Anu Garg

A Word A Day with Anu Garg

IMG_1303 A.Word.A.Day with Anu Garg

One of my favorite daily reads (and I like to share my finds), it’s entertaining, educational, and free, too. What could be better than that? Each week there is a theme (love themes) and five new words that fit the theme (sometimes serious, sometimes flat out funny), including pronunciation, etymology, usage, and, of course, meaning.  Take it from someone who used to read the dictionary for fun, this is a better way to build your vocabulary. And there is a book, too, who knew? A Word A Day, The Book.

Oh, and there is always a thought for the day. Today’s I especially love.(see below)

This week’s theme – What to call people at work

This week’s words factotum

From A.Word.A.Day with Anu Garg

Are you still calling people around you in the workplace with worn-out words? Terms such as colleague, employee, boss, and intern are so passé. Here’s a fresh supply of words to bring some variety at work.

factotum

PRONUNCIATION:
(fak-TOH-tuhm)
MEANING:
noun: A servant or a low-level employee tasked with many things. I am decidedly a factotum and I will be employing this word all week. Really. All week.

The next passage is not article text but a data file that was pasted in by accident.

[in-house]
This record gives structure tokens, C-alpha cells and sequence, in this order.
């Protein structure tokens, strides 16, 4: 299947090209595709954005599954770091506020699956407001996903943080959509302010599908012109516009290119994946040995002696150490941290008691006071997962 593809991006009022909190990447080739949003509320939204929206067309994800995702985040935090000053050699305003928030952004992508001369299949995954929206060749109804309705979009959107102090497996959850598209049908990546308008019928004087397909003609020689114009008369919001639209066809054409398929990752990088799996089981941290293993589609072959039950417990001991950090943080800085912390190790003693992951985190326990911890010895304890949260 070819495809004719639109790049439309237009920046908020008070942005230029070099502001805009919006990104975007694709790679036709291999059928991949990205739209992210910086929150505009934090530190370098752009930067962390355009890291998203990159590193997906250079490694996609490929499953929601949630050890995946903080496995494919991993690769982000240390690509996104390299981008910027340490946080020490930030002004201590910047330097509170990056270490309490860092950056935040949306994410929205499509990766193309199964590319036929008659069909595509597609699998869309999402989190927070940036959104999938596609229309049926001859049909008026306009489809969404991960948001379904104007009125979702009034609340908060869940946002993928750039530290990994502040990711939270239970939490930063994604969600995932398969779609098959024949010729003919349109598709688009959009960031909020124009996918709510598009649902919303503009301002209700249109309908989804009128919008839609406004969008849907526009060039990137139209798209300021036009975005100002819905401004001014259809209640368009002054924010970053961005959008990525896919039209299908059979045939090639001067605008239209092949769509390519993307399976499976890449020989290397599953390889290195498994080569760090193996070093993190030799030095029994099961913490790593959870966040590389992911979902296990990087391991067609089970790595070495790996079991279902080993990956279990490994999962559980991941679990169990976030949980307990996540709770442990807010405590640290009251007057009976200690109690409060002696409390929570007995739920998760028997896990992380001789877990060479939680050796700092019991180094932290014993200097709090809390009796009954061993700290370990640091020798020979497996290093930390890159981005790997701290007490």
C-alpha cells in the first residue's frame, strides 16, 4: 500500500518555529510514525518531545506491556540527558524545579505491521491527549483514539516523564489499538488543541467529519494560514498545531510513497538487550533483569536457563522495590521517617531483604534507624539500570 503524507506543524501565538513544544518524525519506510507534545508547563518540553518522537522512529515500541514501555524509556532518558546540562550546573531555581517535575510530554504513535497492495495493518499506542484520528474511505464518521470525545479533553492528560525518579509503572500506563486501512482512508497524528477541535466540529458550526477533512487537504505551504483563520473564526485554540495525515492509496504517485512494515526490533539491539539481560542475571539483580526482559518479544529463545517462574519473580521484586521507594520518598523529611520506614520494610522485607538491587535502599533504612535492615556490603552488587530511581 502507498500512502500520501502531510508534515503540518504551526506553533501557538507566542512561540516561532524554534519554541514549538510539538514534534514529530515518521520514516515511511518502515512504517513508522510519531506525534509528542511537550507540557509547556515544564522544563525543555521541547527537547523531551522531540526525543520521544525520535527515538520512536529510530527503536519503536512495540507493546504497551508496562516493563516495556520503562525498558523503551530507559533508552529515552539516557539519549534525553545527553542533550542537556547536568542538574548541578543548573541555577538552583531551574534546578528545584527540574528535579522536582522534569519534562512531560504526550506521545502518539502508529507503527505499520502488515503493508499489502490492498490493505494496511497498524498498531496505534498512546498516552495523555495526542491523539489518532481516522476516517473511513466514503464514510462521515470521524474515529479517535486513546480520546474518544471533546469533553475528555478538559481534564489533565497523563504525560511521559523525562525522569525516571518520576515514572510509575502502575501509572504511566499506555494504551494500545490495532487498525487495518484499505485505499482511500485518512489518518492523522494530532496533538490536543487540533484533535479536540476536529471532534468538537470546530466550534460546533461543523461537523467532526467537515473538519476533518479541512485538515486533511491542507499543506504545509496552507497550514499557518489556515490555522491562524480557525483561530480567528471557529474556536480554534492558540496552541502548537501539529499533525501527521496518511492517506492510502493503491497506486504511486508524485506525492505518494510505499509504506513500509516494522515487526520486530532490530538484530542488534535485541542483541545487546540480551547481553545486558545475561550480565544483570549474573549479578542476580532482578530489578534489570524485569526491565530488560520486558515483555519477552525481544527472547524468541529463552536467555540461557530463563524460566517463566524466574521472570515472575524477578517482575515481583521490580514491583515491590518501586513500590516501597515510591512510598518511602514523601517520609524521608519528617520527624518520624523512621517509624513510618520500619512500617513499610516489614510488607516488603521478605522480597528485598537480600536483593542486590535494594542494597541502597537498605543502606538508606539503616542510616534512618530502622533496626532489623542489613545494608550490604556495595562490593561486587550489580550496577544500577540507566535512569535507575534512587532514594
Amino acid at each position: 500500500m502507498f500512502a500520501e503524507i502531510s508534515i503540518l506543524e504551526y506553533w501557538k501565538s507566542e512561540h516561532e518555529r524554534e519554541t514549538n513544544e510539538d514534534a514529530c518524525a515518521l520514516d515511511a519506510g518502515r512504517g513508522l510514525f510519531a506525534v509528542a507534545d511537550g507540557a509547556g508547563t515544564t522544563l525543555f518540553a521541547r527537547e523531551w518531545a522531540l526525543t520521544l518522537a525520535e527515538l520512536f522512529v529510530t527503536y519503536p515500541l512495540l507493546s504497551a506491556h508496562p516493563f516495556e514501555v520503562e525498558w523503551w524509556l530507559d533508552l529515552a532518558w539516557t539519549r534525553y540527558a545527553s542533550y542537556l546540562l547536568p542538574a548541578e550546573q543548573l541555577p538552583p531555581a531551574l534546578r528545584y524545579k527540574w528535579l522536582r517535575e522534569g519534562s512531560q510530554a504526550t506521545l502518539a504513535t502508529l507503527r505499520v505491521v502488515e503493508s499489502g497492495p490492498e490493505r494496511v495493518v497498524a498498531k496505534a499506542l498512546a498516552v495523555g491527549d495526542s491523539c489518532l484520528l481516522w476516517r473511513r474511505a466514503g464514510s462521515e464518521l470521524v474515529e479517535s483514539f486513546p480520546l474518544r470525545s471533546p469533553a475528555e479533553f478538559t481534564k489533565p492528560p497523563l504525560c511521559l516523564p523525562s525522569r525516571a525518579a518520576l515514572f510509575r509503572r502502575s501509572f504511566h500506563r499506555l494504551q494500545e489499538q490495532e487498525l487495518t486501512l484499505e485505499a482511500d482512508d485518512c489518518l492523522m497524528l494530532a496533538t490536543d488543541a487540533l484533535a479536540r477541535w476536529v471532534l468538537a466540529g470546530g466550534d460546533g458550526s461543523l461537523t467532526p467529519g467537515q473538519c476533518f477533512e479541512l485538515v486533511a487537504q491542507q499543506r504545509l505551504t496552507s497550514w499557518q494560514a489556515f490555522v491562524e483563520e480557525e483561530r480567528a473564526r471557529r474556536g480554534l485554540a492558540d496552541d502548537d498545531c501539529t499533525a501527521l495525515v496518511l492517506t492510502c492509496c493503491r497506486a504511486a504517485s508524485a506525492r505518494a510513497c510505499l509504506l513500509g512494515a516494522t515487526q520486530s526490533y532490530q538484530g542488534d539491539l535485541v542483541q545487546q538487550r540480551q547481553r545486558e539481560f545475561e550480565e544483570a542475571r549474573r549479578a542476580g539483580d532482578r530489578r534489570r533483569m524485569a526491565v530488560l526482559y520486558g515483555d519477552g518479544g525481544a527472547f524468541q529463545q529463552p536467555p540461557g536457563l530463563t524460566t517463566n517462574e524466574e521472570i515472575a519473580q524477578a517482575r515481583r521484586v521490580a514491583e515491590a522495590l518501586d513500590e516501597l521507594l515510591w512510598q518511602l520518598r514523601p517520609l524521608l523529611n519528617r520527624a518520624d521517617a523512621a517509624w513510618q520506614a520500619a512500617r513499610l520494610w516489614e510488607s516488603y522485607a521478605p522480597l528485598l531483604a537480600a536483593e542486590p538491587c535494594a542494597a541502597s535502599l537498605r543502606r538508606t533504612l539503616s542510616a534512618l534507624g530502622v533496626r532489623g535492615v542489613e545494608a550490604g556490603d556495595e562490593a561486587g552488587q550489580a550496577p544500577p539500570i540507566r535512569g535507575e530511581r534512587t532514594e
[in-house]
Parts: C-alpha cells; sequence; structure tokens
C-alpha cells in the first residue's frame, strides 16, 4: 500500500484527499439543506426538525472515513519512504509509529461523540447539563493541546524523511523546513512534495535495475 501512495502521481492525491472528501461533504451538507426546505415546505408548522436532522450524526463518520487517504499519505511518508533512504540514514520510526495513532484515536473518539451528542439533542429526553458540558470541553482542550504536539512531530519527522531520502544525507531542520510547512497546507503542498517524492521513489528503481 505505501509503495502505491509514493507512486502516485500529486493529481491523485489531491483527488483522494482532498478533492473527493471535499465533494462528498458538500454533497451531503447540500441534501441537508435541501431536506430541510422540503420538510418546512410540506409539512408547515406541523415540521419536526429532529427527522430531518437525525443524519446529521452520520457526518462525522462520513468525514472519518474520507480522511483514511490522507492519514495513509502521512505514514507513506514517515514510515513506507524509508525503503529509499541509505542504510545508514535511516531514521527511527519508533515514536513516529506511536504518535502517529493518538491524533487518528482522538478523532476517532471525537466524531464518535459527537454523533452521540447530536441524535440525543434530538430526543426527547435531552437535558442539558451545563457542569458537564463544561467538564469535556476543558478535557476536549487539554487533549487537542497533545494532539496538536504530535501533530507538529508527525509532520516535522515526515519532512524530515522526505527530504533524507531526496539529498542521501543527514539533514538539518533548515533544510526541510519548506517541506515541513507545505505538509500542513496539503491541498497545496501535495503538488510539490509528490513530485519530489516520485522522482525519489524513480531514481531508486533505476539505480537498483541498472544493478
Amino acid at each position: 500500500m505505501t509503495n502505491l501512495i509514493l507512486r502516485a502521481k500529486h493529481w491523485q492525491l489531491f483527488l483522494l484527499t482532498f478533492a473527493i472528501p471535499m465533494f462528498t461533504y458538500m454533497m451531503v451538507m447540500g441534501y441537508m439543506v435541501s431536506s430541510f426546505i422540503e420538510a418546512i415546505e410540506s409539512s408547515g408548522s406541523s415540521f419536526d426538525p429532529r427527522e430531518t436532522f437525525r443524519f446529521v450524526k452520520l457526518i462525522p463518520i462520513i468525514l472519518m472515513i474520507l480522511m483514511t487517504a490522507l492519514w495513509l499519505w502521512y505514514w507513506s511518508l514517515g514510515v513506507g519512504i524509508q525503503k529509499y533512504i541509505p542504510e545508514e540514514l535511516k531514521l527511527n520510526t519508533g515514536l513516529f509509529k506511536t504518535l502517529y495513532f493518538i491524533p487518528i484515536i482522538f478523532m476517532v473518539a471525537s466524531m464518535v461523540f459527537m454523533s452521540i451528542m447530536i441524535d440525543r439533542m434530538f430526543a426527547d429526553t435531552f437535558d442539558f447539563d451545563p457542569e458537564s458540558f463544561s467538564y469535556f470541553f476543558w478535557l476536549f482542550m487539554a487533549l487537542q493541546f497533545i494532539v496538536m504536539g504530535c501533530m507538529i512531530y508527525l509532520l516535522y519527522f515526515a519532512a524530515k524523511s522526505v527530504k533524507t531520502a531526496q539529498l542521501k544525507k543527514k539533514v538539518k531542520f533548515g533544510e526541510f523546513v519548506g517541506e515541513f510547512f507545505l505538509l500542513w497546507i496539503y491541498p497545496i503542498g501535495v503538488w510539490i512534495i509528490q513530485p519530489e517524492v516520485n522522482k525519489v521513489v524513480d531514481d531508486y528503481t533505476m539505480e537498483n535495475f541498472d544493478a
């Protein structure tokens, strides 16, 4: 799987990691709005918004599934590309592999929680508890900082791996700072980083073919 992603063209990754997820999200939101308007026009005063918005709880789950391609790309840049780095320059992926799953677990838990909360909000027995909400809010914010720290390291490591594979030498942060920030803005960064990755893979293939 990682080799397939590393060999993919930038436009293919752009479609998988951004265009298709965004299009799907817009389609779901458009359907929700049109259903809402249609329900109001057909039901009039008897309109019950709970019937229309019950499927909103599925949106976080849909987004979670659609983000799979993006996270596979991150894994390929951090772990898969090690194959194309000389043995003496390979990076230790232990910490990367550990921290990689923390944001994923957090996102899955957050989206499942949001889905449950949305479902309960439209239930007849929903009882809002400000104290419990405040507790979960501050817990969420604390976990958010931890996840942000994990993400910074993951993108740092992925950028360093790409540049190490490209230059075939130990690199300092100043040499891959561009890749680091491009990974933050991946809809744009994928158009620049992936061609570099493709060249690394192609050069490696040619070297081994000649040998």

ETYMOLOGY:

From Latin factotum, from facere (to do) + totus (all). Earliest documented use: 1573.
USAGE:
“Now, a reporter trying to interview a business source is confronted by a phalanx of factotums.”
David Carr; The Puppetry of Quotation Approval; The New York Times; Sep 16, 2012.

Explore “factotum” in the Visual Thesaurus.

A THOUGHT FOR TODAY:

It is as easy to dream a book as it is hard to write one. -Honore de Balzac, novelist (1799-1850)

A. Word. A. Day – persnickety from Anu Garg

Jun 22, 2010


A.Word.A.Daywith Anu Garg from Wordsmith

persnickety

PRONUNCIATION:(puhr-SNIK-i-tee) 

MEANING:adjective:
1. Fussy about minor details.
2. Snobbish.
3. Requiring keen attention to detail, as a job.

ETYMOLOGY:Variant of pernickety (the spelling still used in the UK). Of unknown origin.

USAGE:”My father and I are both persnickety. We don’t like noise in the kitchen, and a few grains of salt on a tablecloth make us shiver.”
Cedric Vongerichten; Le Fils; New York Magazine; Sep 20, 2009.

“And what will the filmmakers eventually get for more than 12 hours of painstaking persnickety work?”
Tina Maples; “Dillinger: Gangsters Hit the Library For a Long Shoot; Journal Sentinel (Milwaukee, Wisconsin); May 28, 1990.

Explore “persnickety” in the Visual Thesaurus.

A THOUGHT FOR TODAY:Men have slow reflexes. In general it takes several generations later for them to understand. -Stanislaw J. Lec, poet and aphorist (1909-1966)

%d bloggers like this: